Many lessons have been learnt (in fact we are still learning)
- Any attempt to remove pennywort must start at the extreme upstream end of any infestation.
- Water courses should be ‘divided’ into bite sided areas with the use of booms to limit downstream drift, where possible.
- Once any large scale removal has been completed, be it mechanical or manual, disturbance of the plant should be kept to a minimum. Any contact with individual plantlets poses the potential for plant break up and downstream drift.
- Any arisings should be removed to a DRY location at least 2m away from the waters edge. It should also be spread thinly, no more than 50mm in depth (we have witnessed pennywort continuing to grow in sub-zero temperatures within ‘piles’ due to the humidity, despite the surface appearing to die off).
- A Kayak is invaluable, this puts you in a position to access even the most hard to reach areas.
- Removal by hand is best achieved by using a racket of some description (Tennis racket is preferable), removal via nets or by hand breaks the delicate individual plantlets up. Any removed plants should be placed into a container, tub/bucket, again this is to reduce the potential for accidental spread. Simply into or onto a ‘deck’, constitutes a huge risk of further contamination.
- Any hard to reach or small groups of plants are best sprayed with Glyphosate. Due to the frequency of our visits, we use between 0.5% and 0.75% of the products recommended maximum per litre dosage (dependent on conditions and time of year). By spraying we limit the potential of plant break up.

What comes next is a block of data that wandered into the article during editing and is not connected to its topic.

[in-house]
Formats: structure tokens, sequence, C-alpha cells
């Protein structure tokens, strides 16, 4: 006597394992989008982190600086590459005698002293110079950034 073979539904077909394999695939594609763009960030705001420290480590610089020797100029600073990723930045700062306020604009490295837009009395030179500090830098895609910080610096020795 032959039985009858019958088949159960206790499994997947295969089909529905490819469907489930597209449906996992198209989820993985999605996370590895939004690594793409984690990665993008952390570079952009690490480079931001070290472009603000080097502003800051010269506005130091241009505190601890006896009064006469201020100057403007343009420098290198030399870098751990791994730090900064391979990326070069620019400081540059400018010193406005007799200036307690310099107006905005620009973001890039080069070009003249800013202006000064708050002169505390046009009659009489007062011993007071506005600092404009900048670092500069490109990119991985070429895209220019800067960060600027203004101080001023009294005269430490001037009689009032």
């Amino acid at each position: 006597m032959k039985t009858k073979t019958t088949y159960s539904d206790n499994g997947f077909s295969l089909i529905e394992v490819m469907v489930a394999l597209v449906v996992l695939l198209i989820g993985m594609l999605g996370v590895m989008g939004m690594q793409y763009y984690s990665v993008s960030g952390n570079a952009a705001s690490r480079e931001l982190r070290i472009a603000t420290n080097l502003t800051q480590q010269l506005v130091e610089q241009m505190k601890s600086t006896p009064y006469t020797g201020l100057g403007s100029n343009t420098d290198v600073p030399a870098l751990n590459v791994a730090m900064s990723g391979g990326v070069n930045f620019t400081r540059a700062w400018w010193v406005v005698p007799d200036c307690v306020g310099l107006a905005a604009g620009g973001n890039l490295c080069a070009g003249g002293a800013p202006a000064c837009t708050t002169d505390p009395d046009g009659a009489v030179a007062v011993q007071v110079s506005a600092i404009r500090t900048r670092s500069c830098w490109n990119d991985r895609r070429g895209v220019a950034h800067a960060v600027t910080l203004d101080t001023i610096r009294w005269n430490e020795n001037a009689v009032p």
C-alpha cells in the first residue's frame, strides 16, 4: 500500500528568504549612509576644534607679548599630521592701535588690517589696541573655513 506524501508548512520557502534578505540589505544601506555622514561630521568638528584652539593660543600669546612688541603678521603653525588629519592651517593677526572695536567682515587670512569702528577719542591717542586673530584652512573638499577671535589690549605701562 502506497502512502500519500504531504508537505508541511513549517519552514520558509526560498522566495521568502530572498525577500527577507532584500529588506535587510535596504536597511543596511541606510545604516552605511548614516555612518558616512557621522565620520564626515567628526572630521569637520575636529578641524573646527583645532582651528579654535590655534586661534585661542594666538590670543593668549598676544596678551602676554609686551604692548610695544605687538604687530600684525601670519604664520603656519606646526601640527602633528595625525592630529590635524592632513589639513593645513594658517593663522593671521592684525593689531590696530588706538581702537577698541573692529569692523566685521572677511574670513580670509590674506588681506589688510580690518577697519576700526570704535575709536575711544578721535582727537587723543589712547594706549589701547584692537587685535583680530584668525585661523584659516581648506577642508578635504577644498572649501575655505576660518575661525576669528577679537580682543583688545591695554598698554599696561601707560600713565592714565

- Weekly surveys coupled with immediate removal or treatment are an absolute must.
- Mechanical initially, followed by manual ‘in-stream’ removal and then a mixture of picking/chemical spot spraying from a kayak.
- Reading & District Angling Association/ Lower Kennet project group.
- Support from both EA & CRT, although due to historical budget constraints this is largely limited.
- Our project was started in February 2018. This was after numerous attempts since 2009 by the riparian owners and the Environment Agency to stop the spread of this highly invasive plant. These attempts were largely unsuccessful in halting its spread downstream to the Thames in 2017.
- This project is still on-going.
- After the initial mechanical removal (Feb 2018) weekly visits covering the whole area were made. This continued until April 2020 since which visits have been reduced to 3 times a month. It is planed that these visits will be further reduced going forwards.